<languagerules>  Do you document talking to the parents or family after a session?
<Dr. Meyer>  If something significant occurred, yes it should be documented.  Otherwise just a
          brief indication that the session was reviewed with the parent.
<lrevans>  Should the P continue to be the same unless you change your goals?
<Dr. Meyer>  Continuing with SOAP--"P" the plan part.  The course of treatment is outlined in the
          plan section. Specifically state the rx goals for the next session.
<Dr. Meyer>  These goals also include future diagnostic goals if applicable.
<Dr. Meyer>  Remember that the new goals should stem from the client's performance on the
          previous therapy goals.
<kimberly> In a session, do you set time aside for each goal?  And do you automatically move
          to the next goal once you reach 90%, regardless if all your stim have been presented?
<Dr. Meyer>  It depends.  One of the differences I find between a novice clinician and a more
          experienced clinician is how they approach meeting the goals.
<Dr. Meyer>  A novice clinician will work on one goal at a time.
<Dr. Meyer>  A more experienced clinician works on two or three goals at a time. 
<Dr. Meyer>  90% depends.  I like 90% as a criterion.  Many of my friends employed in the
          schools use 80% on 2 consecutive days.
<Dr. Meyer>  I teach my students that usually with young children or mentally challenged
          persons, 80% is high enough to shoot for.
<kimberly>  Thanks
<languagerules>  Does the criterion level depend on each patient?
<Adrienne>  and maybe on the task too?
<Dr. Meyer>  Yes, criterion depends on each patient. 
<Dr. Meyer>  Clinical intuition plays a role here.  You get a feeling for which clients will
          generalize a lot on their own and which ones won't.
<dd>  How do you approach writing goals for client's with Medicare/Medicaid? I know you are
          supposed to be able to show improvement, but what if the client is very low functioning?
<Dr. Meyer>  dd-good question.  Be certain you are working on "stuff" that is functional for
          that patient.  Be certain you are on that patient's level and work just a little ahead.
<Dr. Meyer>  I believe that all clients can improve BUT yes, sometimes it is difficult to prove
          it to insurances.
<Robin>  Medicare documentation is very important in terms of getting reimbursement for services!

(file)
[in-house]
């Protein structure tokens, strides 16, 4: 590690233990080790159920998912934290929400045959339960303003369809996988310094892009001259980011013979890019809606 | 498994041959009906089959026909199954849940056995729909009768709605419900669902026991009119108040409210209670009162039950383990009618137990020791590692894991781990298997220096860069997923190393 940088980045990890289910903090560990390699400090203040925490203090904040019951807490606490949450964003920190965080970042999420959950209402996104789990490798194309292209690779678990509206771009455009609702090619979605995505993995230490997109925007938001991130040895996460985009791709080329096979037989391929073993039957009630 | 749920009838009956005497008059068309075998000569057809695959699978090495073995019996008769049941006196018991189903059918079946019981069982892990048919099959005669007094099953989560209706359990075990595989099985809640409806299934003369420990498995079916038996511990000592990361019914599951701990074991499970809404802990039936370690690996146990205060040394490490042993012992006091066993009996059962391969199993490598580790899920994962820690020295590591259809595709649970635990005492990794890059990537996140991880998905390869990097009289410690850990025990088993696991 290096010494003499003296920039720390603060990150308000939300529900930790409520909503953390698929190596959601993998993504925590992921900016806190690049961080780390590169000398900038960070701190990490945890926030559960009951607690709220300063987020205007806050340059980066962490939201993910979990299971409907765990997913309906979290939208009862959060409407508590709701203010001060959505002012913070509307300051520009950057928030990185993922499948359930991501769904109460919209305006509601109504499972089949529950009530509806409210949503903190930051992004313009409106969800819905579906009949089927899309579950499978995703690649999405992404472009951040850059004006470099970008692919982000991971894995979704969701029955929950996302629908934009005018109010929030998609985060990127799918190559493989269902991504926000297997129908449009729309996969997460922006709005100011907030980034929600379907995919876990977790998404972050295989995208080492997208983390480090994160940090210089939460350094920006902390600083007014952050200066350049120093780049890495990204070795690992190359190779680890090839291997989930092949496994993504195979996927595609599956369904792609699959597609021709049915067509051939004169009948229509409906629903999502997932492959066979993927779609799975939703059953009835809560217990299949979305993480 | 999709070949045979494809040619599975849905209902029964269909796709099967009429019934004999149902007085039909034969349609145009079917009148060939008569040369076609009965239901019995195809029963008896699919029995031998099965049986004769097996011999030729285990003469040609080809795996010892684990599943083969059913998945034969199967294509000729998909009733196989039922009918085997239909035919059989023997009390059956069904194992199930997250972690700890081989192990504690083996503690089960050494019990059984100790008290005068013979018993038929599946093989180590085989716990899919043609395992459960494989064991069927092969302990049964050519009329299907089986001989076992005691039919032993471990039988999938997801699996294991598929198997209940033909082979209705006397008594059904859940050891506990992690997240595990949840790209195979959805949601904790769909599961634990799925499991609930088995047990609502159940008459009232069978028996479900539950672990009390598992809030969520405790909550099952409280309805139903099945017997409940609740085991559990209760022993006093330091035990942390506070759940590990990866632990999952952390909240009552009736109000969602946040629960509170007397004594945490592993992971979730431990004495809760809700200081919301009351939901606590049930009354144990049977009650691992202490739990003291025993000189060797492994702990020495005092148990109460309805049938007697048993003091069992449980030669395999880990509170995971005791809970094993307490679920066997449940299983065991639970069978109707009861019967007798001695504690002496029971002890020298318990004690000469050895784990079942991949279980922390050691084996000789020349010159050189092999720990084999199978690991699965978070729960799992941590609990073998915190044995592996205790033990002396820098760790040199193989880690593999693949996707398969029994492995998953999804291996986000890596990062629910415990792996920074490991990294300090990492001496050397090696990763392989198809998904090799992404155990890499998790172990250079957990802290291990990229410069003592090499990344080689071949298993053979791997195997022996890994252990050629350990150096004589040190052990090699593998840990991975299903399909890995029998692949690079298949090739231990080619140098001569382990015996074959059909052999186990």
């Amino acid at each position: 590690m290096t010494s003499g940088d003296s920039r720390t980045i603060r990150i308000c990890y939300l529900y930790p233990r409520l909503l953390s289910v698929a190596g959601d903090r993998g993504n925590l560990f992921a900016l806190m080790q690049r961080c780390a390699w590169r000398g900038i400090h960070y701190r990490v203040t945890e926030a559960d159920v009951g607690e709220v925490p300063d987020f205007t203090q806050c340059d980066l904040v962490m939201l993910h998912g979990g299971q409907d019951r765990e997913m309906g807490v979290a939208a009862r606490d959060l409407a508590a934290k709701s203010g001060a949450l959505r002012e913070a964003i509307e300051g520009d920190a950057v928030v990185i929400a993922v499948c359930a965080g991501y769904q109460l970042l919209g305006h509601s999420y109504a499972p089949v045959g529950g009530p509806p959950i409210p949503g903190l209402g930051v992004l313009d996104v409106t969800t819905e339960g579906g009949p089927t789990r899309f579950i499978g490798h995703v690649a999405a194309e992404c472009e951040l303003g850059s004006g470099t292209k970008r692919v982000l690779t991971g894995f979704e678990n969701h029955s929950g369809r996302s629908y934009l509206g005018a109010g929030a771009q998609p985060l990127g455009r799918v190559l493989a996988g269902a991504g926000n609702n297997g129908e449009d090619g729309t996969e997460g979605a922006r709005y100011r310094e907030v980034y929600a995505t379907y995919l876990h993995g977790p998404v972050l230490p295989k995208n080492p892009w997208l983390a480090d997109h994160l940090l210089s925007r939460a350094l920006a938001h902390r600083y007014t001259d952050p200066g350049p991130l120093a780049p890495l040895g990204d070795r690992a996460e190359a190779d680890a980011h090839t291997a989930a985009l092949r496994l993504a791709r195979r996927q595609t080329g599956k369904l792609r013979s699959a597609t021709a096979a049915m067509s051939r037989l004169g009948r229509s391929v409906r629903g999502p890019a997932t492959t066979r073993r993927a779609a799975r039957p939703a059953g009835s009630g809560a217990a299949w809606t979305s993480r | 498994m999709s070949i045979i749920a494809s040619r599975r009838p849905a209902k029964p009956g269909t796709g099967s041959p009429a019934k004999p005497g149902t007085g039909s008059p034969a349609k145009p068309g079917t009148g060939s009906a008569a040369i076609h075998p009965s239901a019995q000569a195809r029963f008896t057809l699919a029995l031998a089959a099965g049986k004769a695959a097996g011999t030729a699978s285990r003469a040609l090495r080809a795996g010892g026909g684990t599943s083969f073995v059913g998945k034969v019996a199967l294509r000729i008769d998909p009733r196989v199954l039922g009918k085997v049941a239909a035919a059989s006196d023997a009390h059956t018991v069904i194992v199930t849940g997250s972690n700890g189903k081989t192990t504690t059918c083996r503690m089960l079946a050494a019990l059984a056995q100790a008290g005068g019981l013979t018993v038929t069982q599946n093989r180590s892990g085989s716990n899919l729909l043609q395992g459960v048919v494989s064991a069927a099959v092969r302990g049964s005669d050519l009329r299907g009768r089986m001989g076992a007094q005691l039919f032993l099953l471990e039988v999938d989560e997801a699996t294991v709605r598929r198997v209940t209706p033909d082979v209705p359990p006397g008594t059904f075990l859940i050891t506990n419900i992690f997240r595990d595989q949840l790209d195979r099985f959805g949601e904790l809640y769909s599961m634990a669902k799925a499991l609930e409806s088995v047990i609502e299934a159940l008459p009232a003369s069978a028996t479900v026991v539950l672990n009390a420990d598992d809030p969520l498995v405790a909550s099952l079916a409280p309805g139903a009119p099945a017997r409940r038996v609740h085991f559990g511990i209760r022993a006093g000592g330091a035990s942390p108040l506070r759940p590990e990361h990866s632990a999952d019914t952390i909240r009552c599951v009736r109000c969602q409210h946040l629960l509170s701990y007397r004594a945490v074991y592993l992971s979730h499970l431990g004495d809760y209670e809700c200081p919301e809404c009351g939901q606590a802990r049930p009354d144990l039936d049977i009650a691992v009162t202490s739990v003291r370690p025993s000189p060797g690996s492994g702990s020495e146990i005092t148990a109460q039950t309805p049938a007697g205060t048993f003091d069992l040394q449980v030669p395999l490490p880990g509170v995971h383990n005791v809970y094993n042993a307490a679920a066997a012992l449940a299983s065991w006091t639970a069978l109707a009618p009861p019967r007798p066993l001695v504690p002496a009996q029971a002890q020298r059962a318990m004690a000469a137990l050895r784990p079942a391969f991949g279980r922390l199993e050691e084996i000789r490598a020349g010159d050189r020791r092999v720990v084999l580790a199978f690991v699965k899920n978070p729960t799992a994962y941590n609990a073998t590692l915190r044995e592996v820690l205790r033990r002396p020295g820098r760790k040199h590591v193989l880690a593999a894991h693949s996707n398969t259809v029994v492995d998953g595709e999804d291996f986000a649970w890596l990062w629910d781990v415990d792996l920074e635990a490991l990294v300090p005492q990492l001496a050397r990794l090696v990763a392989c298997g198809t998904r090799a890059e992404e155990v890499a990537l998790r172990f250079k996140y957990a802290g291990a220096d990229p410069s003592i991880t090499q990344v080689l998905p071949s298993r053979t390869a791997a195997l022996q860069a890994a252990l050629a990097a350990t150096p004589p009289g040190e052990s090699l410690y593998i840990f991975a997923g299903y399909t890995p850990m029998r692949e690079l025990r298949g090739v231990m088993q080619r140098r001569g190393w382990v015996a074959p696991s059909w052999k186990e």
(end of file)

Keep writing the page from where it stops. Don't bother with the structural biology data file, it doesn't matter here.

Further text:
<Dr. Meyer>  You know it!
<Meghan>  Is it more difficult to document for medicare versus private insurance?
<Dr. Meyer>  Meghan, I haven't dealt with private insurances for awhile so that's one question
          I don't feel comfortable answering.
<Dr. Meyer>  There is a lot on documenting data in a session in my book.
<kimberly>  Check out chapter 7.
<Dr. Meyer>  If chapter 7 is referring to my book, I believe documentation is in chapter 6.
<Dr. Meyer>  Glad to see you're familiar with it!
<kimberly>  Yes, it is helpful...
<dd>  Any tips for a new SLP with writing goals for Medicare/Medicaid?
<Dr. Meyer>  Be as specific as possible.  I advocate always writing well-written behavioral
<lrevans>  Is documentation different for different settings, for example, say in a hospital
          outpatient care vs. school setting, and if so, how?
<Dr. Meyer>  lrevans--yes, documentation is very, very different.  In the schools you are
          dealing with all of the IDEA requirements.
<Dr. Meyer>  Incidentally, I am currently in the progress of revising my book.  It should be
          out later this year.  There is a chapter on "preparing for the public schools".
<Robin>  Dr. Meyer is on sabbatical while revising her book.
<kimberly>  Great, hopefully that book will be out in time for student teachers...that
          chapter would be a help!
<languagerules>  Do you take a lot of descriptive data while working on language goals or
          write out the specific objectives and tally?
<Dr. Meyer>  languagerules,--both!  Descriptive data is always good to help figure out where
          to go next in terms of goals and it is also good to continue to check on carry over
          of previous goals.
<futureSLP2002> Dr. Meyer, how do you record multiple attempts at one target word?
<Dr. Meyer>  It depends on the situation.
<Dr. Meyer>  If you are talking articulation or phonology, yes--the client should have
          success.  However, I am big on counting responses differently.  A second response
          does not get counted the same as a first response.
<Dr. Meyer>  I am big on vertical response systems as opposed to horizontal systems. 
          Vertical systems are more conducive to counting 2nd and 3rd responses differently.
<futureSLP2002> If you are working with a phoneme in the initial position of words?
<Dr. Meyer>  Yes-working on phonemes in the initial position of words.  I am also big on
          making certain the client is aware that his/her response is not correct.
<futureSLP2002> Do the responses get calculated into the percentage that goes on a daily log?
<Dr. Meyer>  It depends how it is done.  I usually give the percentage for first responses,
          second responses, third responses, etc.